More like Boris Badenoff approaching Major Closeted Gaydude and saying:

Ve know you are gay. Spy for us or we will tell ze world about your shameful secret. You’ll die of shame and be unemployable and your wife and kids will disown you and even your dog will bite you. Everyone will snicker & point at you. Or you can spy for us and we’ll pay you something for each secret you deliver.

Make the right decision … or else.

Or at least that was the theory.

While I agree with your sentiment in general, on behalf of my species I wish to register an objection to this particular calumny. The loyalty of the Dog is unconditional. It is not subject to the vagaries of politics or social norms. :dog:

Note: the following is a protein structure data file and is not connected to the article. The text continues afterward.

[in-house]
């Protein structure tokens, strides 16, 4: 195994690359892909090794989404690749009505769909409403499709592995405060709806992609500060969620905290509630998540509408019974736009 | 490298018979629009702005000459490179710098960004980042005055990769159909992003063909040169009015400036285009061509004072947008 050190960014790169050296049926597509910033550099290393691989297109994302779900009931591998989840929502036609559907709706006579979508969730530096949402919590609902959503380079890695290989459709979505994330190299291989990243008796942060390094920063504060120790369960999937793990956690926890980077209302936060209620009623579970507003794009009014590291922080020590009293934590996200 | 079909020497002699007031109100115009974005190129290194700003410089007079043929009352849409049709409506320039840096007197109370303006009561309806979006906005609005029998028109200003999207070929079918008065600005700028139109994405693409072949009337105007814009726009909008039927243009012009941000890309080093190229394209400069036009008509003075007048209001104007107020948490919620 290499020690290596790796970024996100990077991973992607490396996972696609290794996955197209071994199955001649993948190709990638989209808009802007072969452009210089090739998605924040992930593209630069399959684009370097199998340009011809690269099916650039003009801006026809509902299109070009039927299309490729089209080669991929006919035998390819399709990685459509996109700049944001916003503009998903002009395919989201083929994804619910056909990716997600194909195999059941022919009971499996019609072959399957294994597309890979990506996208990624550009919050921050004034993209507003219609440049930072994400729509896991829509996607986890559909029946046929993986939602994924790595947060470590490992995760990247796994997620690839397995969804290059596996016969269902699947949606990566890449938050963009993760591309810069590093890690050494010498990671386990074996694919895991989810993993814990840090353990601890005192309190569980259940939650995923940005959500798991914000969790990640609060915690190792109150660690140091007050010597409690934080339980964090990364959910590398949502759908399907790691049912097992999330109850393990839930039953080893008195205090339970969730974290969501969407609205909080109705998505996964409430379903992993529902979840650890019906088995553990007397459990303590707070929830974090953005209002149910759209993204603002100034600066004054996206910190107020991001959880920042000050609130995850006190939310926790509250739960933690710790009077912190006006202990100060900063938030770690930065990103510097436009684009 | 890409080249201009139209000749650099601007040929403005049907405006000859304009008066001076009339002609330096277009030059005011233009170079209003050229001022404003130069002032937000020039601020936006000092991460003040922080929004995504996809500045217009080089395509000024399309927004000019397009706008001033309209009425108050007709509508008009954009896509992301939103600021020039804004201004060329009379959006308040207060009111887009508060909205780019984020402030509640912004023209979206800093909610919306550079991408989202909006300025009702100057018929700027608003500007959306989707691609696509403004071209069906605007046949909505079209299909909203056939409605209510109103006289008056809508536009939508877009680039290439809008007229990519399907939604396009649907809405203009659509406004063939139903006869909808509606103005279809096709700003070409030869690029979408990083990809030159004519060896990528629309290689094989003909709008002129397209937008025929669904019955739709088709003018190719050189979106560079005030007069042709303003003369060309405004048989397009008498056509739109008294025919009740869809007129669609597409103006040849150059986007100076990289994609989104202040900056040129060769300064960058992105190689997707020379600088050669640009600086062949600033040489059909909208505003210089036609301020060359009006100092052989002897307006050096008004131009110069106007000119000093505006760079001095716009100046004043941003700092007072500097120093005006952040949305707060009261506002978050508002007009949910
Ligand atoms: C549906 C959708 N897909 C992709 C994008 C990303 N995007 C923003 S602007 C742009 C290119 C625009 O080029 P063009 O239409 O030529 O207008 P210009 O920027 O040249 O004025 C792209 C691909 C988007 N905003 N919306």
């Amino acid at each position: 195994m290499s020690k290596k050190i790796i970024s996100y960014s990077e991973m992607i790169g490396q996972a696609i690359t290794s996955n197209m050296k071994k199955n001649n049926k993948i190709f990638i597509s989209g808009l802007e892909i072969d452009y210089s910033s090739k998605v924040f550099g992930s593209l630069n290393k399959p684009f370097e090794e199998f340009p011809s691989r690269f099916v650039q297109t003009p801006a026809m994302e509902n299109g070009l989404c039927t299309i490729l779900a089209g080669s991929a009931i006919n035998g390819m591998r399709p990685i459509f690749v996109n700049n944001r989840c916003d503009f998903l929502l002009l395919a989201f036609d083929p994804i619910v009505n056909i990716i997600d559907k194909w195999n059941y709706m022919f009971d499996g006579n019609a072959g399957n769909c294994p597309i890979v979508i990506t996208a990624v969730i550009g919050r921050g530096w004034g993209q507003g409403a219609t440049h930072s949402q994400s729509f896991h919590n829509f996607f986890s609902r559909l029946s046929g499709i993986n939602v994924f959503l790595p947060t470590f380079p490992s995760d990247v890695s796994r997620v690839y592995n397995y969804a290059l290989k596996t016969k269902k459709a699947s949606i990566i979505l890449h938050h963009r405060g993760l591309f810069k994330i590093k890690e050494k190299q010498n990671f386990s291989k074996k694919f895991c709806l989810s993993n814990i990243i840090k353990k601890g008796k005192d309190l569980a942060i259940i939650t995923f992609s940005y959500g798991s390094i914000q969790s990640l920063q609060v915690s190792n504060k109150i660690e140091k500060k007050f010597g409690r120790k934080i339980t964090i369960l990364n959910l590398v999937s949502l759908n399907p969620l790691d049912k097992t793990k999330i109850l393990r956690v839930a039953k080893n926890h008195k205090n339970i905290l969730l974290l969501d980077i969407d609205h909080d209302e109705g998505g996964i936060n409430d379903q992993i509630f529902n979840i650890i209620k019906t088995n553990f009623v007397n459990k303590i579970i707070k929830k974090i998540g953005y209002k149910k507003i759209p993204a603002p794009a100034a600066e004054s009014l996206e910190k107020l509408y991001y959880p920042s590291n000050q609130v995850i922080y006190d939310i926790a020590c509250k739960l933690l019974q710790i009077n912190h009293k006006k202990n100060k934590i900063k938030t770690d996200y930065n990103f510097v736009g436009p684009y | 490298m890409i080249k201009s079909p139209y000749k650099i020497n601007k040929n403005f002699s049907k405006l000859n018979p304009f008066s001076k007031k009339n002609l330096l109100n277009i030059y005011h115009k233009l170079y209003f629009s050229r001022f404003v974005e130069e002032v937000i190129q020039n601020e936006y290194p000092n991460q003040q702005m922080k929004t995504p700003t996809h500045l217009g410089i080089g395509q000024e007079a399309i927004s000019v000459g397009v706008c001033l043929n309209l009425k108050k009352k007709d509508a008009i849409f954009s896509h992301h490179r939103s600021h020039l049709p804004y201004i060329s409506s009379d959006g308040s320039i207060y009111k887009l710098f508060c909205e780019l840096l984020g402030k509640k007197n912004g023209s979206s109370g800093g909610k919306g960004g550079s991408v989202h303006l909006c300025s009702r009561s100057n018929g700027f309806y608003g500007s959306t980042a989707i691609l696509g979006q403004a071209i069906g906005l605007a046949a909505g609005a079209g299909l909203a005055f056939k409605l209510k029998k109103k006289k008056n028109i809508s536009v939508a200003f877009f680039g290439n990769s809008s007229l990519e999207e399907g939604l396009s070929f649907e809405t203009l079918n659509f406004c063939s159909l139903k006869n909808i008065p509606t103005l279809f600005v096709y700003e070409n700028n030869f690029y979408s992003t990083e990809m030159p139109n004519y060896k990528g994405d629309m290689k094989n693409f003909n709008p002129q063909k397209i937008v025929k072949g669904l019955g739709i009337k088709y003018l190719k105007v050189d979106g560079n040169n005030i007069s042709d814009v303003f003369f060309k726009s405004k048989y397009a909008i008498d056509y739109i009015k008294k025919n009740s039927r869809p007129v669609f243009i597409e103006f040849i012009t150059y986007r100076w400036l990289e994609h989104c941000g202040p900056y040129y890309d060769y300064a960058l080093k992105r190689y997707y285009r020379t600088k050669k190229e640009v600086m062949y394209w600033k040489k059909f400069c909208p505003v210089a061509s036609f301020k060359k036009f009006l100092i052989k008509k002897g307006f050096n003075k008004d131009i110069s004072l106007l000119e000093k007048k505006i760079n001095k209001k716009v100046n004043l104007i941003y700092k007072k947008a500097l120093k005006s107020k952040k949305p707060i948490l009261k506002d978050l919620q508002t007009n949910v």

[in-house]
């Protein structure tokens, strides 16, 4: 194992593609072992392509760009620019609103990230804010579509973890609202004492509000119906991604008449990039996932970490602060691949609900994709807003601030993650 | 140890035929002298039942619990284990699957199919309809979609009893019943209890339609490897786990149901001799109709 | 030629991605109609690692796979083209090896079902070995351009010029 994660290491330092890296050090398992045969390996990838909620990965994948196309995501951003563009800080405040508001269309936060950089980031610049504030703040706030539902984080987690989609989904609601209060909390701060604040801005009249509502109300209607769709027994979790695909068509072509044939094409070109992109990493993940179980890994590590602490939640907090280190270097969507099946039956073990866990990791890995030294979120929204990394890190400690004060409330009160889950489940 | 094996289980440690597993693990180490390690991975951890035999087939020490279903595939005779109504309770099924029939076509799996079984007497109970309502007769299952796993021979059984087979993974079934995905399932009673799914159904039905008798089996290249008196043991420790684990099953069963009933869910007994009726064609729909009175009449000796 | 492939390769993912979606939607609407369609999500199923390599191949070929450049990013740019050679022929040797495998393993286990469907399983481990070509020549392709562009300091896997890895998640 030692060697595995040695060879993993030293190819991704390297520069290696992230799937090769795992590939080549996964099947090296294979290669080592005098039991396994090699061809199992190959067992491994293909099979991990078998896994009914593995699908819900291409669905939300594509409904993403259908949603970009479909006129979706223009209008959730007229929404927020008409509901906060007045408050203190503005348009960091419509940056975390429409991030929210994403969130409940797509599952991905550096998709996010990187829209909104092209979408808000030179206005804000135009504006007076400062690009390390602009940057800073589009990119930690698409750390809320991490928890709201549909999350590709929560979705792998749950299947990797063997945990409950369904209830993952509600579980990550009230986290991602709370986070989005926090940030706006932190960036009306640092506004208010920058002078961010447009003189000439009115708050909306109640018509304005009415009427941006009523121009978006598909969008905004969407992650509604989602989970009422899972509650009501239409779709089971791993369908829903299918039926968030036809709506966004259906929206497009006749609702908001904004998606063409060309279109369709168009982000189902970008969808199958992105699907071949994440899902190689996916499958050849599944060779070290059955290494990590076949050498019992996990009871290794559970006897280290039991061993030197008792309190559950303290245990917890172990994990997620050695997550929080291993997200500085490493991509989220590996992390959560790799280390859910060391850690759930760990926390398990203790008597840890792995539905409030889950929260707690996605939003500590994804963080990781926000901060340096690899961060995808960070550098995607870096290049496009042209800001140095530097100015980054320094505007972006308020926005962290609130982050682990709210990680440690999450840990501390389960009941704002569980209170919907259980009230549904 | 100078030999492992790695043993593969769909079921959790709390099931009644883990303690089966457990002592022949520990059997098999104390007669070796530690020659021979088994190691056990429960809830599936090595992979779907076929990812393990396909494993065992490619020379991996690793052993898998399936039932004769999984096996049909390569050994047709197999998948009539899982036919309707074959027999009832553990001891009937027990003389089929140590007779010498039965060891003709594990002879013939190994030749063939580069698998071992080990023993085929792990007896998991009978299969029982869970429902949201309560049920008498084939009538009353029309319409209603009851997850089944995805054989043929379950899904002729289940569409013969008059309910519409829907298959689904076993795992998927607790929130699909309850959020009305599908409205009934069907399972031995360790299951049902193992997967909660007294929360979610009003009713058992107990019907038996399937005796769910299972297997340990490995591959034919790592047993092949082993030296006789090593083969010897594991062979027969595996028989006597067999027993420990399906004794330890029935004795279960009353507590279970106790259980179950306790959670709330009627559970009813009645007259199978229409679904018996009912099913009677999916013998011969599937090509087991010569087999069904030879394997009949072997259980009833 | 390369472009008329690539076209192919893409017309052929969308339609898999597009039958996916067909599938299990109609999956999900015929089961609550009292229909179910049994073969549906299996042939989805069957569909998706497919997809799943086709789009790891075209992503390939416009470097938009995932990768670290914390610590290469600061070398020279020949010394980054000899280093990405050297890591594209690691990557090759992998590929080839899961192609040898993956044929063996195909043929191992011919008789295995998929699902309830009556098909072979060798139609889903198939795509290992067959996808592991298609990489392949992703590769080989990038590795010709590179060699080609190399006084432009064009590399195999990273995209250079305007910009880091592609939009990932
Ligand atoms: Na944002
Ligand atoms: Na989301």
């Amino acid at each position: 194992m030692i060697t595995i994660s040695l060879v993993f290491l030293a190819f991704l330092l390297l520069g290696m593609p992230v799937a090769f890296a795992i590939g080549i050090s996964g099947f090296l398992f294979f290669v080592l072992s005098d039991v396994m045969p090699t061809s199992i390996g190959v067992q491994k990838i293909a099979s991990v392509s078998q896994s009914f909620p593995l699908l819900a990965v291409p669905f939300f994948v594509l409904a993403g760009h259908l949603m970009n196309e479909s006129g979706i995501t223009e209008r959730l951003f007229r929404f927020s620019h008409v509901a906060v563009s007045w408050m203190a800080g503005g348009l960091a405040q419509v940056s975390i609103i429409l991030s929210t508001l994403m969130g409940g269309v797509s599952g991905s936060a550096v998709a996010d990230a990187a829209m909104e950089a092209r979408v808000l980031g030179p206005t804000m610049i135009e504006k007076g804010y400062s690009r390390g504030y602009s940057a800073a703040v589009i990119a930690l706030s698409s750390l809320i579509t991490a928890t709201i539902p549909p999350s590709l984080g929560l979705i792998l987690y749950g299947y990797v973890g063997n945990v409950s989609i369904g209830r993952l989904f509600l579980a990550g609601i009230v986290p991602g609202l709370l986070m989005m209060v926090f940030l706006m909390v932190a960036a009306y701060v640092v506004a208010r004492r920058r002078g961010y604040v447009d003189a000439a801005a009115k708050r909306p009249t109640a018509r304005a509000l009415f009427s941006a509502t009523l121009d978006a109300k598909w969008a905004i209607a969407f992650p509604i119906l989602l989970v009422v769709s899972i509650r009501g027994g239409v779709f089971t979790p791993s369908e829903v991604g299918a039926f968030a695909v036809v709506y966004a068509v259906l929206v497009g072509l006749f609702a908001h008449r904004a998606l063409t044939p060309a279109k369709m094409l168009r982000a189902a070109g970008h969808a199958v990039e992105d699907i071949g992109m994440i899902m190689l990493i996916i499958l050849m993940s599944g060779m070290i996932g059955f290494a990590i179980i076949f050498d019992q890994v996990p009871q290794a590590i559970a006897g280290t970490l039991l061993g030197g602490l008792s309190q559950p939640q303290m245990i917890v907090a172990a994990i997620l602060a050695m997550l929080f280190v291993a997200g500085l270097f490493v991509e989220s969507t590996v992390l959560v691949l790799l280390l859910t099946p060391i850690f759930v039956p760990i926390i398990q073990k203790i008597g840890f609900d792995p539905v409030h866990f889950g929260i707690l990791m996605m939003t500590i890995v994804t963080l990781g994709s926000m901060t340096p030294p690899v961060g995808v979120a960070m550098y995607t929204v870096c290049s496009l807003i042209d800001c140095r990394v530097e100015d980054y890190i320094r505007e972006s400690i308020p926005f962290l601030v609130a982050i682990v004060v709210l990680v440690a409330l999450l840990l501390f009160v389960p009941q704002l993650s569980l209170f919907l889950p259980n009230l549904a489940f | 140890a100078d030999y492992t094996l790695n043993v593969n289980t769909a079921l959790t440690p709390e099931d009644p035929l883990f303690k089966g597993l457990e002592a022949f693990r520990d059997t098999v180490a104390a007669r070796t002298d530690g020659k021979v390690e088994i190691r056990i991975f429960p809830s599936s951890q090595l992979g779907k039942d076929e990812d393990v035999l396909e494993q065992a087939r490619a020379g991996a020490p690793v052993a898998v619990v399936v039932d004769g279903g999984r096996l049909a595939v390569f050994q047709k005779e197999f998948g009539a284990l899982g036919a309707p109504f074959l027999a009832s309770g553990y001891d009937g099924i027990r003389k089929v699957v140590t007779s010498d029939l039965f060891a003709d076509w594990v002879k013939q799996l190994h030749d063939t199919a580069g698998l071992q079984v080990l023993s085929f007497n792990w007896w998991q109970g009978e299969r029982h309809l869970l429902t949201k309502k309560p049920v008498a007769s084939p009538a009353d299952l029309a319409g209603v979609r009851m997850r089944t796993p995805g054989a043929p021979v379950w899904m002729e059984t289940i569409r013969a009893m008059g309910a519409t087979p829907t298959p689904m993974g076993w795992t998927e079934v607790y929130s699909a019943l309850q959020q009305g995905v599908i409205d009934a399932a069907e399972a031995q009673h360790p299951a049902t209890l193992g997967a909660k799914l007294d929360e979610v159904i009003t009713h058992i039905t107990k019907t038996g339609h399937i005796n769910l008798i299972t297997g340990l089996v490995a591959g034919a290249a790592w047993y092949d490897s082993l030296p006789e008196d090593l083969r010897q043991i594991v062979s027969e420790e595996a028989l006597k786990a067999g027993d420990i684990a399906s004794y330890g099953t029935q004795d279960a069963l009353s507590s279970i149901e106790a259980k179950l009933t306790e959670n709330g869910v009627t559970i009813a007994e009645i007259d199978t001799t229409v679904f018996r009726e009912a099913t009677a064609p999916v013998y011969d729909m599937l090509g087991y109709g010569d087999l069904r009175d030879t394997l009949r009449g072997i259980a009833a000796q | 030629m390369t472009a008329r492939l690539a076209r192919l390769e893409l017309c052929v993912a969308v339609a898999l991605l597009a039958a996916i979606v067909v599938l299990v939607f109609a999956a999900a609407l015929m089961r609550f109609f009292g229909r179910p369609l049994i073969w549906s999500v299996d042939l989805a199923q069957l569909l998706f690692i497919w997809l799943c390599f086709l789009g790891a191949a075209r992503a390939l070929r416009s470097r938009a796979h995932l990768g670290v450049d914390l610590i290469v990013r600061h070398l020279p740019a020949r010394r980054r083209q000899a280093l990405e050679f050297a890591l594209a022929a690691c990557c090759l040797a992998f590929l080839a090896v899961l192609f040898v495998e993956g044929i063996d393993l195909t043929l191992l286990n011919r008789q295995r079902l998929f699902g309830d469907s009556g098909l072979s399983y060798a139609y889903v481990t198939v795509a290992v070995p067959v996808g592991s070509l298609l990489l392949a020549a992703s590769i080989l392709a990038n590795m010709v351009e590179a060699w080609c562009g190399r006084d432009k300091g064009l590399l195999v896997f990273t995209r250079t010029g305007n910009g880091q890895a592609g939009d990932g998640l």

Our former poster @Sampiro once wrote that it was likely that he was telling the truth at the time of the court case in the Queens Bench Division, in that he had remained celibate or only been with women, due to living with his mother.
I will say having seen some of his shows on YouTube, its a pity he is now remembered as a punchline, the man was seriously good.

Even now I suspect being closeted could be reason to deny clearance. If it leads to blackmail opportunities. When I got to my security clearance interview the advice going in was to “tell the truth, they don’t care what it is and won’t remember what it was after a while, but they will know, will care and remember if you try to lie or hide or be evasive in anyway.”

Which worked in at least one case I can think of (or at least, a honey-trap and photos served to reinforce any other motive).

There was also an assumption that homosexuals were ipso facto alienated, conspiratorially secretive and therefore likely to place their loyalty to each other above what their bosses considered their duty.